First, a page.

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Women of Western breaking the bias in the workplace

Women of Western breaking the bias in the workplace

Avelia Stewart, Diversity and Inclusion Lead with Western, spoke with Natalie Ayotte, CEO, HED Insurance Broker, in celebration of this year's International Women's Day on March 8.

The 2022 International Women's Day theme is Break the Bias. Breaking the bias acknowledges that, individually, we are all responsible for our thoughts and actions, but we can all strive to work together to break the bias in our communities, our workplaces and beyond.

Q: What does this mean to you, Natalie? And how can you help break the bias?

A: Well, that's a very important question, and I thank you for asking me about breaking the bias in our communities and our workplace and beyond.

We all grew up in a society that likes to emphasize certain social differences. We see that in the social networks and media, success and wealth are attributed to certain common characteristics. If we can put aside what gender you are, the religion, intellect or education, we can help break the bias.

Q: What would you say to the younger generation about how to break the bias?

A: Be unique, be yourself. Be authentic. Try not to be scared. It can be scary to be different. Reach out to those that know who you are and are open to your uniqueness. Let them be your guide towards that.

Q: How are you celebrating International Women's Day in your community and even as part of your team?

A: March 8 is a very special celebration for me and my family because it's not only a date to celebrate the International Women's Day, it’s also the same day my grandmother was born in 1917. She was a pioneer in my life for various reasons. She was a very thoughtful, very sincere and wise woman. She inspired me to be like that with my peers, with my friends, other women, and in my relationships. Typically, in my household, we would always have gatherings on International Women’s Day where there was a cocktail hour or we'd have potlucks. It was a special time where we would always speak about women and share the gratitude we have for the women who came before us.

Now, when I look at women who are coming up after me, I usually recognize them by sending them a little token, little notes or emails telling them how special they are and how I want to celebrate that with them. I've often purchased little flowers, little trinkets to just say how grateful I am to be a friend and to be a colleague.

Q: Let’s imagine a gender equal world, a world free of bias and stereotypes and discrimination. For me, that would look like one where differences are valued and celebrated. What does this look like to you and as a leader at Western?

A: If we start thinking more of our uniqueness, this is who I am and this is what makes me who I am, we realize our diversity. It’s embracing the uniqueness and diversity of humankind that will make this world better. And I think that goes for us as an employer.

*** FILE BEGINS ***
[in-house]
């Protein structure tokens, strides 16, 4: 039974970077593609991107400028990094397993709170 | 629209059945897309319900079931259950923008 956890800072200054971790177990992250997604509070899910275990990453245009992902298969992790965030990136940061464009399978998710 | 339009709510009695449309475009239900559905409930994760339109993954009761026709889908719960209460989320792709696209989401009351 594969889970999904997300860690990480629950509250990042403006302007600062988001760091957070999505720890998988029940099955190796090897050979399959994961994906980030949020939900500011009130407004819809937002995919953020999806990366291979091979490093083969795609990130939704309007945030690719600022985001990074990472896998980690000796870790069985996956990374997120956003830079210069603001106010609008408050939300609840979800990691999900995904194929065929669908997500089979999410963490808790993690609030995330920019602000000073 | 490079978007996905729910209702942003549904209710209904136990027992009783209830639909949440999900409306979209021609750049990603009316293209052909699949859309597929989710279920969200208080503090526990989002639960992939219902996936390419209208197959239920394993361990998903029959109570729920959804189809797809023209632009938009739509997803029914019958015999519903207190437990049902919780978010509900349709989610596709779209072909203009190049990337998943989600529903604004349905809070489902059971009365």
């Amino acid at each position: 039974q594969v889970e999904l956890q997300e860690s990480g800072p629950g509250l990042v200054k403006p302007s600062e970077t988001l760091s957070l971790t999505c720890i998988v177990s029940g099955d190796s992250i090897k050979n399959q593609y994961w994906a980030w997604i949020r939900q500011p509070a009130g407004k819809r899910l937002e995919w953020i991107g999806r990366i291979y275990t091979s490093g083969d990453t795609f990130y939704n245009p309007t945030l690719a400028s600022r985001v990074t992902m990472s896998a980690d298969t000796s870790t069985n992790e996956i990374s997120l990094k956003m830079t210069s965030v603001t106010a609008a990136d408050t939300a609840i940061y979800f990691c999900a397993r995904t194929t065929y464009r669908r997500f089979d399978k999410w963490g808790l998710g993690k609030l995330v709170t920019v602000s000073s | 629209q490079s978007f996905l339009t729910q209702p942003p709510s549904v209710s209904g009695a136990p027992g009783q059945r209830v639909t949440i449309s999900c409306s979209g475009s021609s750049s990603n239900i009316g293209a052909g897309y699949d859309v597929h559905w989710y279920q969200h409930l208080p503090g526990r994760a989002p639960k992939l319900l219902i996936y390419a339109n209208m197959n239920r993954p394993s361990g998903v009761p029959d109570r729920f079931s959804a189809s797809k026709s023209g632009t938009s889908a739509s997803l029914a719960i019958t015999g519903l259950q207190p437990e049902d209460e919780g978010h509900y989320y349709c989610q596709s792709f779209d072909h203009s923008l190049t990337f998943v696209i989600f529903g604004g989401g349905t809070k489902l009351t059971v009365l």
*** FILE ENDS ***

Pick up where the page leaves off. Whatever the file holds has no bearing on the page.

Western has taken the lead in comparison to many insurance organizations and many organizations in general. I'm actually very proud that we have included a Diversity and Inclusion program. I think that that's a step in the right direction. It's helping leaders and employees understand diversity and to let go of our bias or unconscious ways.

Here’s a personal thing I'd like to share. It’s about recognizing our unconscious bias that can be caused by our upbringing and our comfort zone. When I joined Western, I joined an environment of highly talented salespeople and whether it was unconscious or not, they were all men. They still are to this day, very men oriented. The challenge at Western is how do we work this out? Women have a tough time making it in this environment. I’d like to challenge my colleagues to find a way to work on this.

Why is it so challenging? If we only bring one woman in a group of 20 salespeople, it is going to be challenging and there is probably some form of unconscious bias there that maybe women don’t aspire to that. I would like to see that evolve because once we have a greater balance in this, we will be more diversified and probably just as successful, if not more.

Q: Has there been a time or an example that you can share with us when you have advocated for another woman?

A: If I can answer that in a more general way, I think what's important is that I try to be as authentic as possible. I try as much as possible to always respect the individual that I am. I also lead by example. I very much hope, anyway, that I've never asked anyone to do something that I'm not capable of doing myself.

While I have worked with many women, most of my working environment has been very much with men. I've learned through time that I'll probably never have the same discussions on many things with them other than business-related issues. For example, at meetings where most of the insurance brokers were men, the conversation that I would have would never be about sports. It would be about if you’re married or have children. It’s an unconscious bias to think that we need to have different conversations based on gender.

Always remain who you are. Speak truthfully about your purpose and why you are there. I have been successful by leading this way.

Q: Is there anything else you would like to share with our audience in relation to this year's theme?

A: Accept your imperfections in the eye of the world as your own uniqueness. What the world has decided that is successful has nothing to do about you. Your success is your own definition. When you are true to yourself, you understand your mission and you know where you're going, you will be successful. And I know that's a big ask because the world can be, you know, threatening at times and discouraging.

Aspire to learn from differences. Be curious. I've surrounded myself with so many different types of individuals in my life, and I've grown with that.